NY: Initial Opioid Prescribing Limit Reduced to Seven Days for Acute Pain
The State of New York recently enacted several new measures to address the heroin and opioid abuse crisis in New York. One part of this legislation is aimed at reducing the overprescribing of opioids in acute pain situations. Practitioners are now limited prescribing no more than a seven day supply of an opioid for acute pain at an initial visit. This is decreased from the previously allowed 30- day supply. Acute pain is defined as pain, whether resulting from disease, accidental or intentional trauma, or other cause, that the practitioner reasonably expects to last only a short period of time. The prescriber can issue a renewal of the opioid following further consultations for the same pain. The ruling does not apply to prescribing for chronic pain, pain being treated as a part of cancer care, hospice or other end-of-life care, or pain being treated as part of palliative care practices.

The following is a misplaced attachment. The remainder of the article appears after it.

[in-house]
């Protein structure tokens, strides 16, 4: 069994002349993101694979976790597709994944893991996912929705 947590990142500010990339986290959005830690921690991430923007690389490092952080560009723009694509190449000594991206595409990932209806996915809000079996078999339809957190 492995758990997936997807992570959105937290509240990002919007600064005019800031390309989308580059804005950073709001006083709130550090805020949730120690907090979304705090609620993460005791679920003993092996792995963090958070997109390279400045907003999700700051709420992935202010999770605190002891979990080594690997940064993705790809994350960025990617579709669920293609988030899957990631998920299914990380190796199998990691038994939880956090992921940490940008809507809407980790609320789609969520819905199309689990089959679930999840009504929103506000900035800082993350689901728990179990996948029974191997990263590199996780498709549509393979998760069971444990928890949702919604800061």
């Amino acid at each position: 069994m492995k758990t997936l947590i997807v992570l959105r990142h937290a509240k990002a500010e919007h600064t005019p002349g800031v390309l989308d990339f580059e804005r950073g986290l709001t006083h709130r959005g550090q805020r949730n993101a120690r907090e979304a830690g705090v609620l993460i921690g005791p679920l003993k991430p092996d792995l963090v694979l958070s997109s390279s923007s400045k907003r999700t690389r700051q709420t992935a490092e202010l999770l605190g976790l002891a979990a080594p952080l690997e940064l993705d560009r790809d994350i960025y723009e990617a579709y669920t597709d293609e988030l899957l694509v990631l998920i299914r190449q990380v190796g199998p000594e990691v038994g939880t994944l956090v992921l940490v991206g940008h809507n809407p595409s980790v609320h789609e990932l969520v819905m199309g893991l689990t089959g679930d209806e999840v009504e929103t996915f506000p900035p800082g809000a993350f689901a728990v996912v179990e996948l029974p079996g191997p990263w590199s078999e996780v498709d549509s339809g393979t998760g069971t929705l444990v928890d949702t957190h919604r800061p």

The New York legislation also requires mandatory prescriber education on pain management, eliminates burdensome insurance barriers to treatment, such as requiring insurers to cover initial inpatient drug treatment without prior approval, extend 48 to 72 hours the time someone can be held for emergency treatment, and add 2,500 addiction-treatment slots statewide. It also mandates insurance coverage for the opioid overdose medication, Naloxone, if prescribed to a person who is addicted to opioids. This legislation also gives trained professionals the authorization to administer Naloxone in emergency situations without risk to their professional license.
Due to the serious nature of the opioid epidemic in the United States, many more states may begin to enact similar legislation to control opioid prescribing. As a PBM, Carlisle Medical follows state regulations regarding the dispensing of opioid medications and has protocols in place to limit an initial dispensing of an opioid to seven days in the State of New York.